David Attenborough investigates the evidence from the earliest fossils, which suggest that complex animals first appeared in the oceans around 540 million years ago, an event known as the Cambrian Explosion. Trace fossils of multicellular organisms from an even earlier period, the Ediacaran biota, are also examined. Attenborough travels to Canada, Morocco and Australia, using some of the latest fossil discoveries and their nearest equivalents amongst living species to reveal what life may have been like at that time. Visual effects and computer animation are used to reconstruct and animate the extinct life forms.

Produced by the BBC in 2010.

Episode 1: "Arrival"

Episode 2: "Conquest"


Knowledge Cards:

[Image: 3.png]

[Image: 4.png]

[Image: 5.png]

[Image: 6.png]


Fossil Gallery:

Plant Fossils

Sphenophytes (Horsetails and their extinct relatives)

Fossils of sphenophytes are common plant fossils. Sphenophyte fossils may be found in rocks that were deposited during both the Pennsylvanian and Permian Periods as impressions, compressions, casts and molds.

Sphenophytes include relatives of living horsetails and extinct plant groups that were probably closely related.

Calamites sp. (left) and Sphenophyllum sp. (right) reconstruction.
[Image: Calamites-sl.jpg]


Calamites is a name (= form-genus) for compression/impression and pith casts of arborescent sphenophytes related to modern horsetails. Calamites can be distinguished from a separate form-genus called Archaeocalamites, but technical issues of naming as well as imperfect preservation of fossils makes separating these genera in the field problematic. For convenience, the term Calamites will be used for all stem fossils as well as for the entire plant.

Some Calamites grew to over 60 feet (20 meters) tall and bore leaves in clusters that, found separately, are placed in the form-genera Annularia and Asterophyllites. Calamites and their leaves are commonly found in Carboniferous rocks.

Calamites may be found as cylindrical casts or elongate compressions/impressions. In either form, Calamites may be recognized by grooves/lines running the length of the specimen that are regularly and closely spaced and horizontal grooves or nodes that are widely spaced and might not be regularly spaced.

In some cylindrical casts, small circular bumps appear along the horizontal nodes. If the small bumps are present, the specimen is a cast (sediment infilling) of the pith—the central portion of Calamites inside the wood of the stem. If bumps are not present, the specimen is most likely a cast of the inner surface of the bark outside of the wood of the stem.

[Image: Calamites02-5558.jpg]

[Image: Calamites-00007765-441x1024.jpg]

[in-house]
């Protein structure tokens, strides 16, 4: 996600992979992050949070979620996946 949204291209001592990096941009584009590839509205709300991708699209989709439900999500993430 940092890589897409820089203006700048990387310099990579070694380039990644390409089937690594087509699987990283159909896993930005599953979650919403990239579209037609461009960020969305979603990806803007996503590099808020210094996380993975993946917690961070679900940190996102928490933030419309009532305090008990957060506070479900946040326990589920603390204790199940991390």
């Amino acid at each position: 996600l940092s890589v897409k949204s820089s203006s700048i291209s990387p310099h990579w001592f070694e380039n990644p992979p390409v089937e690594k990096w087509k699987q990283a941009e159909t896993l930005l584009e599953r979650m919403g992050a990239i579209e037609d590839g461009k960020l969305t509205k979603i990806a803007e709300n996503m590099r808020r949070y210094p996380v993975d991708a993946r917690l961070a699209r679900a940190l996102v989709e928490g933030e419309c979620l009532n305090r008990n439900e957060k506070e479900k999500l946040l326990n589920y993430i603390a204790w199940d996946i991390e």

[Image: Calamites-PTC-00000004-633x1024.jpg]


Annularia is the name (= form-genus) for one type of leaf of Calamites. Annularia is recognized by the cluster of leaves (usually more than 8) that are elongate and narrow, and possess a midvein running the length to or close to the tip. The clusters, called whorls, are only at spaced nodes. The leaves are fused into a ring at their base near the stem. As compressions/impressions, the whole cluster shows a distinct “starburst” appearance—a complete circle of leaves. Annularia is distinguished from Asterophyllites by its starburst circle of leaves in contrast to the upward cup of leaves in Asterophyllites. Annularia is distinguished from Sphenophyllum by its single midvein and non-triangular shape.

[Image: Annularia04-6046.jpg]

[Image: Annularia-00001456.jpg]

[Image: Annularia-00001481.jpg]

[Image: Annularia-00006445.jpg]


Asterophyllites is the name (= form-genus) for one type of leaf of Calamites. Asterophyllites is recognized by the cluster of leaves (usually more than 8) that are narrow and possess a midvein running the length to or close to the tip. The clusters, called whorls, occur only at spaced nodes along the stem. As compressions/impressions, the whole cluster is curved upward forming a cup of leaves, each leaf more-or-less pointing toward the top of the stem. Asterophyllites is distinguished from Annularia by its upward cup of leaves in contrast to the starburst circle of leaves in Annularia. Asterophyllites is distinguished from Sphenophyllum by its single midvein and non-triangular leaf shape.

[Image: Asterophyllites02-87.jpg]

[Image: Asterophyllites04-8126.jpg]

[Image: Asterophyllites-00001480.jpg]

[Image: Asterophyllites-00014006.jpg]


Sphenophyllum is the name (= form-genus) for compression/impression remains of leaves of an enigmatic sphenophyte. Sphenophyllum historically has been allied with horsetails by their similar morphology (leaves in circlets, called whorls, positioned at nodes along the stem) but this relationship is hardly definite. Sphenophyllum is recognized by a circle of triangular leaves, usually 8 or fewer around a node, with 1 or 2 veins entering the base of the leaf and dividing repeatedly from base to tip. The tips of Sphenophyllum leaves may be smooth, jagged (toothed) or forked. Sphenophyllum may be distinguished from both Annularia and Asterophyllites by the triangular leaf shape in contrast with their narrow elongate leaves, and by the many branching veins in contrast to their single midvein.

[Image: Sphenophyllum01-28.jpg]

[Image: Sphenophyllum02-70.jpg]

[Image: Sphenophyllum03-74.jpg]

[Image: Sphenophyllum-00000263.jpg]



Animals with hard-shells appeared in great numbers for the first time during the Cambrian.  The continents were flooded by shallow seas.  The supercontinent of Gondwana had just formed and was located near the South Pole.

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Season 2, Episode 3 - "The Earthshakers"